The baby ill; T'Pol monitors her health with a tricorder, and manages to get a surrepetitious scan of the not-too-well-looking Paxton. She confronts him alone with what she's learned: that he is suffering from Taggart Syndrome and is receiving Rigelian gene therapy, flying in the face of his racial purity ethic. His spin is that "significant" leaders often don't live up to their ideals. I immediately thought of Hitler, who was as far from the blonde, blue-eyed Aryan mold as Kermit the Frog.

Sato has command of Enterprise, and in her finest hour resists Samuels' impatience with her waiting till the last second to carry out her orders to destroy the Orpheus facility - an act that would kill many nearby colonists - if there is no word from Archer in time. Archer and his team arrive at the base as Tucker escapes from the holding cell. Together they storm the control room, and a firefight ensues. Archer prevails, but not in time to stop the array from firing - hitting the waters just off the San Francisco coast, thanks to Tucker's work. Phaser the whales!

Prior to the shuttlepod launch, Brooks told Mayweather that she was not the Terra Prime spy, that she was with Starfleet Intelligence looking for the real spy. But she was right - the crew discovers that the shuttlepod was sabotaged, and she coudln't have done it. The culprit is Ensign Masaro, who kills himself with a phase pistol after apologizing to the captain.

The child has an incurable genetic flaw and dies in Phlox's care. She is named Elizabeth after Tucker's sister who perished in the first Xindi attack.

The episode offers a brief but fascinating insight into the "future history" of Earth. In the TOS episode "The Savage Curtain" we learn of a Colonel Green who led a genocide during World War III. This two-parter explains his motivation: as the Memory Alpha entry states, "He ordered the euthanization of hundreds of thousands of radiation sickened humans so they wouldn't pass on mutations to future generations." Paxton was an admirer of Green, and drew a faulty parallel between genetically damaged humans breeding with genetically healthy ones, and humans breeding with nonhumans - a scientific impossibility in the real universe.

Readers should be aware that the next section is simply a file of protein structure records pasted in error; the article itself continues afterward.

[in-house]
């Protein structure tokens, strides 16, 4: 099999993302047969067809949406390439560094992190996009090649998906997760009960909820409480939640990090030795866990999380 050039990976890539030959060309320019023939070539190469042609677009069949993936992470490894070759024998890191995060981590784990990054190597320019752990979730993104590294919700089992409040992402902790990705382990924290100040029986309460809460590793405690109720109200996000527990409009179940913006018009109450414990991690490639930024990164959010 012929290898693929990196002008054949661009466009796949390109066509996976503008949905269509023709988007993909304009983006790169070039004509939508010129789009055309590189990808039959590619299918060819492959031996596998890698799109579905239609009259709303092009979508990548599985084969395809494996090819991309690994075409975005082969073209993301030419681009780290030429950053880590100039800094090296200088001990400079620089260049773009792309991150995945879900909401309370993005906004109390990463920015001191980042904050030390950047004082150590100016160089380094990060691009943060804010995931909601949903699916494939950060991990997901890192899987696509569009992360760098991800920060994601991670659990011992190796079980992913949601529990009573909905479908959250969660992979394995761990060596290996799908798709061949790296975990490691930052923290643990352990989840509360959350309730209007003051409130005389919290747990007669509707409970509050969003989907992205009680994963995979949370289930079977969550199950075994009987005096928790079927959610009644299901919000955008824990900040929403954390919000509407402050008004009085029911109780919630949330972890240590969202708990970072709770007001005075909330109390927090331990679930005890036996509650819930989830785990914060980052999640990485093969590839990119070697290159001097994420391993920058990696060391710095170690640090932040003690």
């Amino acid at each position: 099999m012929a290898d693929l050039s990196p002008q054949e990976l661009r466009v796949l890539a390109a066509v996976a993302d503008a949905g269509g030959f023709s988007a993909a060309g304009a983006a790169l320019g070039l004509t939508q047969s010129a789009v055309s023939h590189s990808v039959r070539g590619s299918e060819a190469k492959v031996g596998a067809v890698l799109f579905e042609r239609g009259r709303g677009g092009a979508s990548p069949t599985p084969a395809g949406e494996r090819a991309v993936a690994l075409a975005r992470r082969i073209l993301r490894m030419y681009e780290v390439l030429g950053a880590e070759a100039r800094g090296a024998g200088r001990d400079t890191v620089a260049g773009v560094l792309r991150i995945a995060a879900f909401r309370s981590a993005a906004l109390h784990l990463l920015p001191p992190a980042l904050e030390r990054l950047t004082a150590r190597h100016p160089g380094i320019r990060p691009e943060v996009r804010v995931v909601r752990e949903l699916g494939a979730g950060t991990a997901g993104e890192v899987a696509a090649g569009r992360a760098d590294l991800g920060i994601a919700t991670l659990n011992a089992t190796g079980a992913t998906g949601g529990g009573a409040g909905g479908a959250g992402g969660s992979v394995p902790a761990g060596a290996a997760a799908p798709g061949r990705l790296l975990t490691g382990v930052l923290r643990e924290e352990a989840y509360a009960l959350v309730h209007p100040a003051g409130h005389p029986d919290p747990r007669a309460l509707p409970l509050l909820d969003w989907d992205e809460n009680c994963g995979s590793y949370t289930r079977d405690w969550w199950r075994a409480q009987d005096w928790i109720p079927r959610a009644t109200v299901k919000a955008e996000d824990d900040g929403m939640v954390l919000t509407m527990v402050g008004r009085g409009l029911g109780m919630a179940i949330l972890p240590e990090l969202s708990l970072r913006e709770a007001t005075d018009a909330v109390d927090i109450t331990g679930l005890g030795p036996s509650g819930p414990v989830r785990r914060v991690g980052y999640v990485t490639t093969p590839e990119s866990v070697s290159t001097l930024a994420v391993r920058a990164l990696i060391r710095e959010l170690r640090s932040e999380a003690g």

Update: The way I worded that last statement may give the false impression that I find justification in Green's decision. Green faced a real problem but implemented the wrong "solution." In the real world we already have laws to protect the human genome - specifically, laws against marrying close blood relatives. We don't go around killing inbred persons we discover (there would be fewer living nobility otherwise). In the extreme situation that Green faced, I can imagine laws banning marriage between healthy humans and those whose genetic code was hacked by weapons of radioactive destruction; supporters of such a policy would argue that the damage must be contained, but the genetically handicapped should be allowed to live normal-as-possible lives - and maybe someday medical advances will restore their (or their children's) genes.

Humans breeding with sentient nonhumans (in the Star Trek universe where that sort of thing is possible) is not a problem - with two exceptions. First, certain species might pose as serious a threat of inheritable genetic damage as the post-WWIII genetically handicapped. Second, certain species might introduce inheritable advantages that threaten human liberty. The obvious Trek example is Orion women's pheromonal powers of suggestion. But this opens another can of worms: the prospect of full-blooded Orion females living in human societies. Now there's an idea for a film: Archer receives a female Syndicate defector, and the Earth government is squabbling over what sorts of regulations to impose on her if she is to be granted resident status.